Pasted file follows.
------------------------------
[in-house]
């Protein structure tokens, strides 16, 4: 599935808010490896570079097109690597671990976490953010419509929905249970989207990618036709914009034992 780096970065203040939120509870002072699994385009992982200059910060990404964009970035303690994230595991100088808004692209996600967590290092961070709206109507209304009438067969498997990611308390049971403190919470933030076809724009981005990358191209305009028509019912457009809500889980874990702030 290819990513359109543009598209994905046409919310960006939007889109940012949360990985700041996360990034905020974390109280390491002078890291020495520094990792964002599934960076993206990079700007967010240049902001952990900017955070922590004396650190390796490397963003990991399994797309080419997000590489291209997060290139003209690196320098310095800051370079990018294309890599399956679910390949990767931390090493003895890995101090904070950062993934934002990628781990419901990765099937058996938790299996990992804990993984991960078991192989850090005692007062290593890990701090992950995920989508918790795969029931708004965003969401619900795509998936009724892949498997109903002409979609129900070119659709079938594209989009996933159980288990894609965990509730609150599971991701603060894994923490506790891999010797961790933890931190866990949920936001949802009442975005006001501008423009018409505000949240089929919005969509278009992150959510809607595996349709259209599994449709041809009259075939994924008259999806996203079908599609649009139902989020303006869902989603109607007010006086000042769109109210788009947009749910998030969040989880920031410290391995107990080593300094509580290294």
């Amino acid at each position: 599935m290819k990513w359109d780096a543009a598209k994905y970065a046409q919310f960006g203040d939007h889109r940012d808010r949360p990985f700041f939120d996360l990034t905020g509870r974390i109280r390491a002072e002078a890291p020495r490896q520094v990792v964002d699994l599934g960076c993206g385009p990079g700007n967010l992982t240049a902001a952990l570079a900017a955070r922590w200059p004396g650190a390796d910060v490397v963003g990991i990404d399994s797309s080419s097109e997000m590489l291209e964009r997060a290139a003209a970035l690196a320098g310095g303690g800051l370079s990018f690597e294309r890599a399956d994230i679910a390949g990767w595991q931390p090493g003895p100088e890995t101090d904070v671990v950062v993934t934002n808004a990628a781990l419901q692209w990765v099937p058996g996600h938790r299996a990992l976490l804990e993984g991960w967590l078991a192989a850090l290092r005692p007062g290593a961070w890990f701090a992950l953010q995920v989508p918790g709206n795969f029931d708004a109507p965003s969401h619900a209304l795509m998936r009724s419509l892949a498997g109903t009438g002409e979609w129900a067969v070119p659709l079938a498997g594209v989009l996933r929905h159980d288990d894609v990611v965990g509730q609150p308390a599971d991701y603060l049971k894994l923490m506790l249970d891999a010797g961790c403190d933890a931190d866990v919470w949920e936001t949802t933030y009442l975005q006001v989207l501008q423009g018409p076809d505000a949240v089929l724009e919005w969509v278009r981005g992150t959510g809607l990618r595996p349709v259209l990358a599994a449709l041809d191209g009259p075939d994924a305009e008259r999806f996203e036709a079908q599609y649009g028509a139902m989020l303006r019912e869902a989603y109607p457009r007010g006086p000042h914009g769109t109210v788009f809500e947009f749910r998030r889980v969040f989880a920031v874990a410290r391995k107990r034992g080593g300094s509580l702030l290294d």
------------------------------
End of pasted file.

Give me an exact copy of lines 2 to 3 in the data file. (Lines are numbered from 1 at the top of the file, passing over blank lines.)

């Protein structure tokens, strides 16, 4: 599935808010490896570079097109690597671990976490953010419509929905249970989207990618036709914009034992 780096970065203040939120509870002072699994385009992982200059910060990404964009970035303690994230595991100088808004692209996600967590290092961070709206109507209304009438067969498997990611308390049971403190919470933030076809724009981005990358191209305009028509019912457009809500889980874990702030 290819990513359109543009598209994905046409919310960006939007889109940012949360990985700041996360990034905020974390109280390491002078890291020495520094990792964002599934960076993206990079700007967010240049902001952990900017955070922590004396650190390796490397963003990991399994797309080419997000590489291209997060290139003209690196320098310095800051370079990018294309890599399956679910390949990767931390090493003895890995101090904070950062993934934002990628781990419901990765099937058996938790299996990992804990993984991960078991192989850090005692007062290593890990701090992950995920989508918790795969029931708004965003969401619900795509998936009724892949498997109903002409979609129900070119659709079938594209989009996933159980288990894609965990509730609150599971991701603060894994923490506790891999010797961790933890931190866990949920936001949802009442975005006001501008423009018409505000949240089929919005969509278009992150959510809607595996349709259209599994449709041809009259075939994924008259999806996203079908599609649009139902989020303006869902989603109607007010006086000042769109109210788009947009749910998030969040989880920031410290391995107990080593300094509580290294």
């Amino acid at each position: 599935m290819k990513w359109d780096a543009a598209k994905y970065a046409q919310f960006g203040d939007h889109r940012d808010r949360p990985f700041f939120d996360l990034t905020g509870r974390i109280r390491a002072e002078a890291p020495r490896q520094v990792v964002d699994l599934g960076c993206g385009p990079g700007n967010l992982t240049a902001a952990l570079a900017a955070r922590w200059p004396g650190a390796d910060v490397v963003g990991i990404d399994s797309s080419s097109e997000m590489l291209e964009r997060a290139a003209a970035l690196a320098g310095g303690g800051l370079s990018f690597e294309r890599a399956d994230i679910a390949g990767w595991q931390p090493g003895p100088e890995t101090d904070v671990v950062v993934t934002n808004a990628a781990l419901q692209w990765v099937p058996g996600h938790r299996a990992l976490l804990e993984g991960w967590l078991a192989a850090l290092r005692p007062g290593a961070w890990f701090a992950l953010q995920v989508p918790g709206n795969f029931d708004a109507p965003s969401h619900a209304l795509m998936r009724s419509l892949a498997g109903t009438g002409e979609w129900a067969v070119p659709l079938a498997g594209v989009l996933r929905h159980d288990d894609v990611v965990g509730q609150p308390a599971d991701y603060l049971k894994l923490m506790l249970d891999a010797g961790c403190d933890a931190d866990v919470w949920e936001t949802t933030y009442l975005q006001v989207l501008q423009g018409p076809d505000a949240v089929l724009e919005w969509v278009r981005g992150t959510g809607l990618r595996p349709v259209l990358a599994a449709l041809d191209g009259p075939d994924a305009e008259r999806f996203e036709a079908q599609y649009g028509a139902m989020l303006r019912e869902a989603y109607p457009r007010g006086p000042h914009g769109t109210v788009f809500e947009f749910r998030r889980v969040f989880a920031v874990a410290r391995k107990r034992g080593g300094s509580l702030l290294d």